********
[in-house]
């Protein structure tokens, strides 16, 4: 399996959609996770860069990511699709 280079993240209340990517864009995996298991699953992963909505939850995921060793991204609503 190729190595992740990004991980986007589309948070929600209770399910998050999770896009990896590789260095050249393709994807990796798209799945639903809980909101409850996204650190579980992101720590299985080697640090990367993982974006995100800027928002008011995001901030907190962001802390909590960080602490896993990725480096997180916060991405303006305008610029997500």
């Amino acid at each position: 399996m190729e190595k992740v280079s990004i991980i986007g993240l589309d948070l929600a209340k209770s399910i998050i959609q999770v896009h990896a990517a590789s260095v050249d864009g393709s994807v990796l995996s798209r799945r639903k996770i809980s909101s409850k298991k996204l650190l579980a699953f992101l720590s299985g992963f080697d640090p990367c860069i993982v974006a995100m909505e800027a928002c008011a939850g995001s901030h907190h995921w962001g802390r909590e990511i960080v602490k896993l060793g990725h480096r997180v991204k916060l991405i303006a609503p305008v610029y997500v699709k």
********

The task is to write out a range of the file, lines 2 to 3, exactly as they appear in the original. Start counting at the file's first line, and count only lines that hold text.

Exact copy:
């Protein structure tokens, strides 16, 4: 399996959609996770860069990511699709 280079993240209340990517864009995996298991699953992963909505939850995921060793991204609503 190729190595992740990004991980986007589309948070929600209770399910998050999770896009990896590789260095050249393709994807990796798209799945639903809980909101409850996204650190579980992101720590299985080697640090990367993982974006995100800027928002008011995001901030907190962001802390909590960080602490896993990725480096997180916060991405303006305008610029997500």
């Amino acid at each position: 399996m190729e190595k992740v280079s990004i991980i986007g993240l589309d948070l929600a209340k209770s399910i998050i959609q999770v896009h990896a990517a590789s260095v050249d864009g393709s994807v990796l995996s798209r799945r639903k996770i809980s909101s409850k298991k996204l650190l579980a699953f992101l720590s299985g992963f080697d640090p990367c860069i993982v974006a995100m909505e800027a928002c008011a939850g995001s901030h907190h995921w962001g802390r909590e990511i960080v602490k896993l060793g990725h480096r997180v991204k916060l991405i303006a609503p305008v610029y997500v699709k």